Commission still reluctant to step in and provide relief to distressed pig farmers – EURACTIV.com
Brussels has said it will not yet intervene directly in what is one of the worst crises for European pig farmers, as the EU executive is still confident the sector will find a way out on its own.
The European pigmeat sector is suffering from a perfect storm scenario with prices falling due to the impact of COVID closures on catering services and soaring input costs, coupled with lower exports to the EU. China and the spread of African Swine Fever (ASF).
At their last meeting in Brussels on Monday, January 17, EU-27 agriculture ministers discussed the issue and again called on the European Commission to put in place exceptional market measures for the sector.
However, the EU executive informed ministers that, while they share their concerns about the difficult market situation, now is not the time to intervene in the market at EU level, as the recovery of the sector could take shape.
“With recovery in sight, let’s not pretend that EU measures can solve all the problems,” EU Agriculture Commissioner Janusz Wojciechowski told ministers, adding that market players should take responsible measures in this regard.
For the Commission, there are clear signs of market recovery in the fact that piglet prices started to rise in October and this trend has continued, which shows producers’ confidence in the future.
Pork carcass prices also bottomed out in November and started to rise just before Christmas and continued into January. This is seen as encouraging as, in the normal production cycle, prices fall at this time of year before rising again in the spring.
On the contrary, an intervention from Brussels at this time would send the wrong signal and would in fact encourage producers to maintain or even increase their production, according to the Commission.
“I’m not ruling out intervention if necessary, but we have to make sure we don’t harm the situation,” Wojciechowski told MEPs in the European Parliament committee last week.
However, pig farmers remain concerned because, although prices for pigs and piglets have recently increased slightly, they remain below production costs.
In the first week of January, the average price for pork in the EU was €1.33 per kilogram for a carcass weight of 100 kg and €34.20 per head for piglets.
“The pork sector is going through the deepest crisis it has ever known. The prices are low, and even if they are not the lowest ever, the cost of production is the highest ever,” Antonio Tavares, chairman of the Copa-Cogeca pig working group, told EURACTIV, the lobby EU farmers.
He added that even the most efficient herds lose more than €40 per pig.
Wojciechowski suggested that member states use existing actions such as targeted national measures for the pig sector and rural development program funds in the Common Agricultural Policy (CAP).
Another tool already available are so-called de minimis agreements, which constitute a derogation from the general state aid rules and allow national authorities to support farmers without needing the prior approval of the Commission.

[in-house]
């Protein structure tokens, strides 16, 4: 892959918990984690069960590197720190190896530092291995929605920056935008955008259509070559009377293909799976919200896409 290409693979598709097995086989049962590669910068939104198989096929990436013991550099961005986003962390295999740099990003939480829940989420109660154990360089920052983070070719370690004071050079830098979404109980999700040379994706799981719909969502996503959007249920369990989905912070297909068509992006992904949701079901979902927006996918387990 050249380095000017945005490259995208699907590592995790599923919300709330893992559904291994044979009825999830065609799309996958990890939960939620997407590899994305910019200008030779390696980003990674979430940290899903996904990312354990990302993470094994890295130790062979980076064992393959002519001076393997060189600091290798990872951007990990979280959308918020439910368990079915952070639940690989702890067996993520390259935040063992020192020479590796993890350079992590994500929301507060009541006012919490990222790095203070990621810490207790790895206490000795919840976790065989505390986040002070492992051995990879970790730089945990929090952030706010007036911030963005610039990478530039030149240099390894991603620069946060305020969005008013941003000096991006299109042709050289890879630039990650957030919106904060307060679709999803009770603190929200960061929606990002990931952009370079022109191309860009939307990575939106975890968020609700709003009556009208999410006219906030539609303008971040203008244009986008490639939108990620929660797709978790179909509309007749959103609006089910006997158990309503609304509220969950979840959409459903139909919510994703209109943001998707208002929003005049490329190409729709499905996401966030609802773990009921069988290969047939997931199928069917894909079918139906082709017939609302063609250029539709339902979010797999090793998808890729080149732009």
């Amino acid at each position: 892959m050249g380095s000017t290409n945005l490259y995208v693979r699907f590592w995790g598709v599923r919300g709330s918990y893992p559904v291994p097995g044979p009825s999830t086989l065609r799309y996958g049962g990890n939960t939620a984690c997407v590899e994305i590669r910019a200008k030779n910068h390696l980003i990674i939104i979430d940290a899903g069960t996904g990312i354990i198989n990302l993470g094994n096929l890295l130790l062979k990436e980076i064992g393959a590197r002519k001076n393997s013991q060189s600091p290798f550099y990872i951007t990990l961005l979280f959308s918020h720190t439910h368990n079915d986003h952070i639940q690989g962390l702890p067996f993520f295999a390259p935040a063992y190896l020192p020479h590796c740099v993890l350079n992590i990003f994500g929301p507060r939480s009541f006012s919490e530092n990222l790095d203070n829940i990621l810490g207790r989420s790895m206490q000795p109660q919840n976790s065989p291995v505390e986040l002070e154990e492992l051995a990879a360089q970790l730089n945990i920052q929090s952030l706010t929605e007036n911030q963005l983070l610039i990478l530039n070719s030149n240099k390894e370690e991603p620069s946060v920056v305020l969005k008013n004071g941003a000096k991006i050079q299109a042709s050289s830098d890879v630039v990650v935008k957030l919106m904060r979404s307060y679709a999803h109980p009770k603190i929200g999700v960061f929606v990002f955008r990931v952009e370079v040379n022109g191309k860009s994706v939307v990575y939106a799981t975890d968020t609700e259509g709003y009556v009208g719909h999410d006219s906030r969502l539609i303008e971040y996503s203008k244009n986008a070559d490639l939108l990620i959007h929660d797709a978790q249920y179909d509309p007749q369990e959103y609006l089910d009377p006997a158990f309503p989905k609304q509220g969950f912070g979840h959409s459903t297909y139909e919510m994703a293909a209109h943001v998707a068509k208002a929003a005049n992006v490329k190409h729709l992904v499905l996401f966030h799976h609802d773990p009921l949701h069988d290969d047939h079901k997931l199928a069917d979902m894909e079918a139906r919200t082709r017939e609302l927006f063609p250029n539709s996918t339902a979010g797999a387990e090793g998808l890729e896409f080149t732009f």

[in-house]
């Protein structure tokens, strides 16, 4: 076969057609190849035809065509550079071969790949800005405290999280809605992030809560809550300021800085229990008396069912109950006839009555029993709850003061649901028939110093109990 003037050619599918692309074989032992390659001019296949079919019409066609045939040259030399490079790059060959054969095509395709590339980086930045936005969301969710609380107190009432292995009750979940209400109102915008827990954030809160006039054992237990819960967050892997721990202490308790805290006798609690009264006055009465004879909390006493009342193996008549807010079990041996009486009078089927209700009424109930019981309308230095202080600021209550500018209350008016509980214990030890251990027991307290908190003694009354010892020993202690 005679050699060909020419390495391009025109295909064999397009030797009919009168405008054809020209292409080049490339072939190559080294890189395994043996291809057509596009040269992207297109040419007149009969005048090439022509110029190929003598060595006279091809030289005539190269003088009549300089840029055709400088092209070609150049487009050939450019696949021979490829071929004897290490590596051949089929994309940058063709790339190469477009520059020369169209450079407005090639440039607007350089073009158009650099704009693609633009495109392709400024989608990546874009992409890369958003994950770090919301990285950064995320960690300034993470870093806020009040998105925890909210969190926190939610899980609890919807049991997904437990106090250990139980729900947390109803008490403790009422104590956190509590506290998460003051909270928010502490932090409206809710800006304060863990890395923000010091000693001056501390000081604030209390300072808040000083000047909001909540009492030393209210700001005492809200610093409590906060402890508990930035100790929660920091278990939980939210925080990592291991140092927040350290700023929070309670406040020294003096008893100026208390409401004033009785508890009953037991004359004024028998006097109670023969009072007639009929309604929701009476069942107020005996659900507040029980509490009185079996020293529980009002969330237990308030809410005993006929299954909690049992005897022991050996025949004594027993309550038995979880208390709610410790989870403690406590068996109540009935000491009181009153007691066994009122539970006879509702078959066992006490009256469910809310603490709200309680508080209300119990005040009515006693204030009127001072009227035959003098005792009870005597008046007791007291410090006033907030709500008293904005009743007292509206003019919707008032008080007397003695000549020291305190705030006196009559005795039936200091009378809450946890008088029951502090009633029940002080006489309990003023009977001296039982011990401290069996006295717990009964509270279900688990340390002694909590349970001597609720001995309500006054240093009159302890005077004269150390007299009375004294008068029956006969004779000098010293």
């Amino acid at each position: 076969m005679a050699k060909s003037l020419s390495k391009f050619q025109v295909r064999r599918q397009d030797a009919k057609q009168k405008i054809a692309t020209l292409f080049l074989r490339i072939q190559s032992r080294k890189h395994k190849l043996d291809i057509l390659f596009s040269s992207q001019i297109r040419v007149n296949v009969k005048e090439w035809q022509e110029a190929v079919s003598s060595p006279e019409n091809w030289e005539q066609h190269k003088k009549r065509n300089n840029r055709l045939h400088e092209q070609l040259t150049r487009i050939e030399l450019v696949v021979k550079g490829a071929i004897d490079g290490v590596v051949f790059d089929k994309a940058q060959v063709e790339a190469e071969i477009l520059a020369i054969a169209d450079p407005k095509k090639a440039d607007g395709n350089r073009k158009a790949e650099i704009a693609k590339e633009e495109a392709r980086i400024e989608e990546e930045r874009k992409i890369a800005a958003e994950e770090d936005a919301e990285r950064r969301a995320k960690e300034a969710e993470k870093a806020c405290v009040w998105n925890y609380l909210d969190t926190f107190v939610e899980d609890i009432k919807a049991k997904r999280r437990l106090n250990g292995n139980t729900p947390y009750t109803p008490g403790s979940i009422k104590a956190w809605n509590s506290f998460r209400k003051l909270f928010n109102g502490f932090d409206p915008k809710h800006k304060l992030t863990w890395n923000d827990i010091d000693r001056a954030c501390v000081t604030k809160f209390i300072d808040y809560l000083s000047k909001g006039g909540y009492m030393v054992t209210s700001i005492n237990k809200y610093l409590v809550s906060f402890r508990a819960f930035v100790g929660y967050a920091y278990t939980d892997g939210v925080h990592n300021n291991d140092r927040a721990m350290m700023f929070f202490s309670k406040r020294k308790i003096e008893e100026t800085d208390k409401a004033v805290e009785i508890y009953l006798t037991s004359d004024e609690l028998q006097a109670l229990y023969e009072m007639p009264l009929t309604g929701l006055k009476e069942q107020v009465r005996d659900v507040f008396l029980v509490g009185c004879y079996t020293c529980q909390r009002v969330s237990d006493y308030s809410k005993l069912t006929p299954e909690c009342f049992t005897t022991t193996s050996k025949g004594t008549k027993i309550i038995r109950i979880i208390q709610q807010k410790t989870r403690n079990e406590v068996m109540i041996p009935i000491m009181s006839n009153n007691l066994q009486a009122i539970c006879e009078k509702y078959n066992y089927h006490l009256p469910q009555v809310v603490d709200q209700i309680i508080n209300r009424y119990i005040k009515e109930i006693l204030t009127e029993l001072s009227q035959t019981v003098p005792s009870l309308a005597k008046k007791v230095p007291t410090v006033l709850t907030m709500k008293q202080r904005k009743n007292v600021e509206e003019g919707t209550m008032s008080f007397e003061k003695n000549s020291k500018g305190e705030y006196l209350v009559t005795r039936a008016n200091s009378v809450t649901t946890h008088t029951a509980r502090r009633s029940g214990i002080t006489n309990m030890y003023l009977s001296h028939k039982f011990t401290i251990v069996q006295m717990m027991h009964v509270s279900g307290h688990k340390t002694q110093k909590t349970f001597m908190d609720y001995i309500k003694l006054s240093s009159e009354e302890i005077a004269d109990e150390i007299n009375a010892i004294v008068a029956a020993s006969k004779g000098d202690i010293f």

“These tools, which have been in your hands throughout the period, are the most appropriate to deal with the situation,” Wojciechowski told ministers.
However, the Commissioner has so far excluded the programs provided for in the Common Organization of Agricultural Markets (CMO), the “safety net” of agricultural markets in the event of a price crisis.
The support tools of the CMO include, for example, measures to compensate for market losses linked to veterinary measures taken to combat animal diseases or even derogations from the normal rules of competition for pigmeat producers with regard to concerns, for example, processing, storage or production planning.
Another exceptional measure is a very traditional form of EU public intervention known as private storage aid (PSA), which involves the temporary withdrawal of products from disrupted markets with the aim of reducing an oversupply to short term and restore some balance in the long term.
ASF in Italy
The first confirmed cases of African swine fever in the Italian regions of Piedmont and Liguria – close to the “Parma ham” region – also cast a shadow over the sector.
“I have to acknowledge that the ASF outbreak in Italy earlier this month is very bad news,” Wojciechowski told ministers.
It is not yet known how the disease arrived in Italy, but the genotype of the disease is different from that of the island of Sardinia where they have had an endemic situation for more than 40 years without an epidemic on the mainland.
“However, we hope the damage can be contained. The situation will nevertheless have to be monitored very carefully,” said the Polish commissioner.
Developments in Italy have already been followed by action in third countries with Japan and Taiwan having already banned imports of pork and pork preparations from Italy.
There were indications of similar actions in Switzerland, Kuwait and Japan, which worries pig farmers in Italy.
[Edited by Nathalie Weatherald]